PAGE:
Listen here: “Natural Consequences“
Genesis 16; 21:8-21; Romans 6:1-11
The story of Hagar and Ishmael is more complicated that the Lectionary presents it here. And it is important to understand the whole story, and not just part of it.
- Genesis 16.
- Sarah got ahead of the Lord and decided to help Him by telling Abraham to impregnate her servant to provide the promised son. She thought she was helping God.
- The story is similar to Eve in the Garden, who thought she would help God by listening to the Serpent, who came to her as an angel or messenger of God, telling her what God was doing: “ For God knows that when you eat of it your eyes will be opened, and you will be like God, knowing good and evil” (Gen. 3:5).
- Eve then “saw that the tree was good for food, and that it was a delight to the eyes, and that the tree was to be desired to make one wise” (Gen. 3:6).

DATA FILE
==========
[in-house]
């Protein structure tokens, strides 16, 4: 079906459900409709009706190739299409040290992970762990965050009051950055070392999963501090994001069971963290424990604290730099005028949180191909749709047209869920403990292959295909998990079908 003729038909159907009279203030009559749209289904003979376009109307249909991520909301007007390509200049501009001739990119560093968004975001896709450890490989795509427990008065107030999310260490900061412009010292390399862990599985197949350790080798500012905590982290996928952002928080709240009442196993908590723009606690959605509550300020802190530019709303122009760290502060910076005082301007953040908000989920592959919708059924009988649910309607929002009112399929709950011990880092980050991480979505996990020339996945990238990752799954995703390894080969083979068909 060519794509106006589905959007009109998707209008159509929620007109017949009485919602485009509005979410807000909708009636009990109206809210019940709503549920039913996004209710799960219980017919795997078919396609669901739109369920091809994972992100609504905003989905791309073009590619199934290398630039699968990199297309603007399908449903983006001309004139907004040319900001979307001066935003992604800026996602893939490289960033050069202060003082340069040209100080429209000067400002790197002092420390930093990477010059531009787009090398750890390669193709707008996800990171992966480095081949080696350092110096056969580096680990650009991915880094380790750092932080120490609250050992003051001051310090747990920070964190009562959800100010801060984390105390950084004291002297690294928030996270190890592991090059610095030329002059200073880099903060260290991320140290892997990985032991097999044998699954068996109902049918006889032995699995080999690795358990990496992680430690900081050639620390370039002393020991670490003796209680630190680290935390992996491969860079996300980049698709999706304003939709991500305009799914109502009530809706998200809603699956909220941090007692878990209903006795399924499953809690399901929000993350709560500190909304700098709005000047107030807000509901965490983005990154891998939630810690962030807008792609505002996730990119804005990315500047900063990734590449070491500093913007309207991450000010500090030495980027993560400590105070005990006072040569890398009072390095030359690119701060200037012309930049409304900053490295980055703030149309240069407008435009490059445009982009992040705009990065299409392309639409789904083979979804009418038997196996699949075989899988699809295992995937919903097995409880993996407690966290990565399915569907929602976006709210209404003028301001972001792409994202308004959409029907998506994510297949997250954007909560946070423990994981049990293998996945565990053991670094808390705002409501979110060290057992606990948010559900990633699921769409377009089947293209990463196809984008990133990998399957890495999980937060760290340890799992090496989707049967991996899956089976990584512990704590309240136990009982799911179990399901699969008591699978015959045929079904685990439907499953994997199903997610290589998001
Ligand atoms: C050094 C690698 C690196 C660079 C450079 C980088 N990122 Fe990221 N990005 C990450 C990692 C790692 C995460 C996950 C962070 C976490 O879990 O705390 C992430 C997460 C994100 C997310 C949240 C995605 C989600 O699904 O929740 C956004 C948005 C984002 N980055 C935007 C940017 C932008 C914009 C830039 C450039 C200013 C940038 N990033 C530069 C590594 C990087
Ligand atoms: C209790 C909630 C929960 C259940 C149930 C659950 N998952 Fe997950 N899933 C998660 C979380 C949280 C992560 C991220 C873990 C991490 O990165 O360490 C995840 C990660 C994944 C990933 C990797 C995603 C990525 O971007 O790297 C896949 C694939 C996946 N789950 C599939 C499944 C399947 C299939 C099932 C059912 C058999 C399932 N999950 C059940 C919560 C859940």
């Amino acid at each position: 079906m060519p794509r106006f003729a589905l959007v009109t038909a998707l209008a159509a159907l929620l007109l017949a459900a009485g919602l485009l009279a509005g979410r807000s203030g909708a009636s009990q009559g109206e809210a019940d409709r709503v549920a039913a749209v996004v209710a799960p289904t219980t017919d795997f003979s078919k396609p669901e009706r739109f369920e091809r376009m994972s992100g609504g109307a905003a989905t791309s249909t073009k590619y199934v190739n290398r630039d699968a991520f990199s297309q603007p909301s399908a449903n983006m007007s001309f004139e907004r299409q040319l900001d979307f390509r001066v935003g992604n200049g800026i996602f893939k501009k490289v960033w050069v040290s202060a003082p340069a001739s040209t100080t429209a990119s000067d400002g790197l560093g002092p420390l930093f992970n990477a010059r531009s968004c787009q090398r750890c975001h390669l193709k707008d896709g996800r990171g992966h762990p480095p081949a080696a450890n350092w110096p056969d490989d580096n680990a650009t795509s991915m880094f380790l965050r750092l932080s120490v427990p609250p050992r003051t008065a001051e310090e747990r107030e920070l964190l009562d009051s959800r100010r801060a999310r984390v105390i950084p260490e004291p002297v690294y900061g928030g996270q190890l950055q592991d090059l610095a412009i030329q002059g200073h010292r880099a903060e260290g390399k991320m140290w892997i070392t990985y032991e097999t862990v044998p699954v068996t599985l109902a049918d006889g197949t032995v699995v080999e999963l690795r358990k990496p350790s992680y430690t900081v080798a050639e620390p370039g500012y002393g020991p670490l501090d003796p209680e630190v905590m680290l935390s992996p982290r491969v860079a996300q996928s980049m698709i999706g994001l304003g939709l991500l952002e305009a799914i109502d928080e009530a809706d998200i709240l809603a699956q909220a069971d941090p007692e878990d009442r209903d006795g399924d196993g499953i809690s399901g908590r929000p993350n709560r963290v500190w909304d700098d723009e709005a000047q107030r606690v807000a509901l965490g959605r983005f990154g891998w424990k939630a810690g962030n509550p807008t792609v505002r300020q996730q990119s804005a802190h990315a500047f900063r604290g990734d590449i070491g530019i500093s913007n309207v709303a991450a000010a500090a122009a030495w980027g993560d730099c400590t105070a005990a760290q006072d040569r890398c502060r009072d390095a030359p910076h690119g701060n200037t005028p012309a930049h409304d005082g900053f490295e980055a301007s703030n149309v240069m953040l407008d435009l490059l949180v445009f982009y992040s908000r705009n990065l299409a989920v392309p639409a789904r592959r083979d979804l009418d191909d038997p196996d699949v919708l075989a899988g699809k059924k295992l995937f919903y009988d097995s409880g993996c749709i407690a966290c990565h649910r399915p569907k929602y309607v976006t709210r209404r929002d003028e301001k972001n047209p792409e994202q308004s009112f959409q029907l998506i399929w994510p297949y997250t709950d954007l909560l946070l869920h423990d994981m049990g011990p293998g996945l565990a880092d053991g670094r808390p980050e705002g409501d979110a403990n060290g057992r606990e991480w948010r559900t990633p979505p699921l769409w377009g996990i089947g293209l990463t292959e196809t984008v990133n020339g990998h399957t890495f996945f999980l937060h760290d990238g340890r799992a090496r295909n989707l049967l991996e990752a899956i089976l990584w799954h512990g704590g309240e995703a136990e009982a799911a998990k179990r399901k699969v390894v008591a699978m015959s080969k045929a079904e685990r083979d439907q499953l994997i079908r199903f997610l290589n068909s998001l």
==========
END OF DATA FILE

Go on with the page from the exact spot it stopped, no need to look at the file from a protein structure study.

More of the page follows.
- Eve thought that eating the forbidden fruit would result in godly wisdom, without the pain and hassle of learning the hard way. That’s what the Serpent told her.
- The whole story of Abraham is about the religious change that God was bringing about through Abraham coming out of Ur.
- Remember that Abraham grew up in Ur, and his family practiced the religion of Ur, which included human sacrifice.
- Abraham almost sacrificed Isaac, but God intervened by providing a substitute. God was ending the practice of human sacrifice. How?
- First, God substituted animal sacrifice for human sacrifice, and that is the history of Israel and the Temple.
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